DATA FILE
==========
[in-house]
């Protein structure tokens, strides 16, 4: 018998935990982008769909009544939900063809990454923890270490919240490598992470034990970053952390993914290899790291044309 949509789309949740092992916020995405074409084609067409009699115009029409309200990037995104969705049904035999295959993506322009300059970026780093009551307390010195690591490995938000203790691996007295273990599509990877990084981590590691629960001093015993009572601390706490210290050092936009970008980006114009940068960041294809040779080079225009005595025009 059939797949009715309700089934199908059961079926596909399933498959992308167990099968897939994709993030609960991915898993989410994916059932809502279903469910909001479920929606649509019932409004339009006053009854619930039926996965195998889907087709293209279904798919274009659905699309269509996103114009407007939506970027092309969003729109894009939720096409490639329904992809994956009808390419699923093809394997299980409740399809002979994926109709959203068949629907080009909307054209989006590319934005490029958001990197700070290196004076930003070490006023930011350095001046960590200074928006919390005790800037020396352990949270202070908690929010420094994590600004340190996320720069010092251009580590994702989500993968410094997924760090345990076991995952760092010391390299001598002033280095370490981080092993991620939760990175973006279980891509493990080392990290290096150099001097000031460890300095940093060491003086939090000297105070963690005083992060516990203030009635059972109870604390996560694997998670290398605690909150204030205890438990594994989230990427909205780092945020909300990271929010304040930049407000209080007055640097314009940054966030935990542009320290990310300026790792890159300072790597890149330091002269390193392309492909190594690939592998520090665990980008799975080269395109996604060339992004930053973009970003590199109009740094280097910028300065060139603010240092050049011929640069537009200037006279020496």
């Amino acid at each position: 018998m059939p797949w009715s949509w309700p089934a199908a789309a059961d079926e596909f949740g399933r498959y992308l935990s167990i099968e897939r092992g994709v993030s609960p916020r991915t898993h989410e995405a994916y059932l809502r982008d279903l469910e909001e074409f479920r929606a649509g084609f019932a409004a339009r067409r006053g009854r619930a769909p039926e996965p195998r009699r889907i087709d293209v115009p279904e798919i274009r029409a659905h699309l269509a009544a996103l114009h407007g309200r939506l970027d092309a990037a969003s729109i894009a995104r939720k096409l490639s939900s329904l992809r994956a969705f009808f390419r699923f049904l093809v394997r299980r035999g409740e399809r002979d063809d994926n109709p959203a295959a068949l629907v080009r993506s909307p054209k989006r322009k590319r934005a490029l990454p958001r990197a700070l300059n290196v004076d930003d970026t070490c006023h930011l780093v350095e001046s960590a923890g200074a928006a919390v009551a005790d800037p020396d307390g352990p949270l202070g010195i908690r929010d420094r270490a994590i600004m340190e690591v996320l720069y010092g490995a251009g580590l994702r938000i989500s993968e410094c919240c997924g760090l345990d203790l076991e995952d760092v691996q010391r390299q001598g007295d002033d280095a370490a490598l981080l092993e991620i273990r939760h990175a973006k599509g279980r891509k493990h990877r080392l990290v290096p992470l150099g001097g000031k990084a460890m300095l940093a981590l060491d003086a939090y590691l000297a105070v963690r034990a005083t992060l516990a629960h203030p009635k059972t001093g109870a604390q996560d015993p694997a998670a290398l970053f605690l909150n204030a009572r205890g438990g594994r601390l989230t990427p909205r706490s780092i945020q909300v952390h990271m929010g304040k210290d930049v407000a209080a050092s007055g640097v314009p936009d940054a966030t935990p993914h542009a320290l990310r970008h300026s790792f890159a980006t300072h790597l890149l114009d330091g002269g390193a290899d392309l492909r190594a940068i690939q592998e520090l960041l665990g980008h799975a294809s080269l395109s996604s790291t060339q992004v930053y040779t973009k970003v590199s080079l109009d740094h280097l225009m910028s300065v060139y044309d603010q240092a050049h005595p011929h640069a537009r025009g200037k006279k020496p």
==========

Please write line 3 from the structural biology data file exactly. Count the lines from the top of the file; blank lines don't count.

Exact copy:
């Amino acid at each position: 018998m059939p797949w009715s949509w309700p089934a199908a789309a059961d079926e596909f949740g399933r498959y992308l935990s167990i099968e897939r092992g994709v993030s609960p916020r991915t898993h989410e995405a994916y059932l809502r982008d279903l469910e909001e074409f479920r929606a649509g084609f019932a409004a339009r067409r006053g009854r619930a769909p039926e996965p195998r009699r889907i087709d293209v115009p279904e798919i274009r029409a659905h699309l269509a009544a996103l114009h407007g309200r939506l970027d092309a990037a969003s729109i894009a995104r939720k096409l490639s939900s329904l992809r994956a969705f009808f390419r699923f049904l093809v394997r299980r035999g409740e399809r002979d063809d994926n109709p959203a295959a068949l629907v080009r993506s909307p054209k989006r322009k590319r934005a490029l990454p958001r990197a700070l300059n290196v004076d930003d970026t070490c006023h930011l780093v350095e001046s960590a923890g200074a928006a919390v009551a005790d800037p020396d307390g352990p949270l202070g010195i908690r929010d420094r270490a994590i600004m340190e690591v996320l720069y010092g490995a251009g580590l994702r938000i989500s993968e410094c919240c997924g760090l345990d203790l076991e995952d760092v691996q010391r390299q001598g007295d002033d280095a370490a490598l981080l092993e991620i273990r939760h990175a973006k599509g279980r891509k493990h990877r080392l990290v290096p992470l150099g001097g000031k990084a460890m300095l940093a981590l060491d003086a939090y590691l000297a105070v963690r034990a005083t992060l516990a629960h203030p009635k059972t001093g109870a604390q996560d015993p694997a998670a290398l970053f605690l909150n204030a009572r205890g438990g594994r601390l989230t990427p909205r706490s780092i945020q909300v952390h990271m929010g304040k210290d930049v407000a209080a050092s007055g640097v314009p936009d940054a966030t935990p993914h542009a320290l990310r970008h300026s790792f890159a980006t300072h790597l890149l114009d330091g002269g390193a290899d392309l492909r190594a940068i690939q592998e520090l960041l665990g980008h799975a294809s080269l395109s996604s790291t060339q992004v930053y040779t973009k970003v590199s080079l109009d740094h280097l225009m910028s300065v060139y044309d603010q240092a050049h005595p011929h640069a537009r025009g200037k006279k020496p």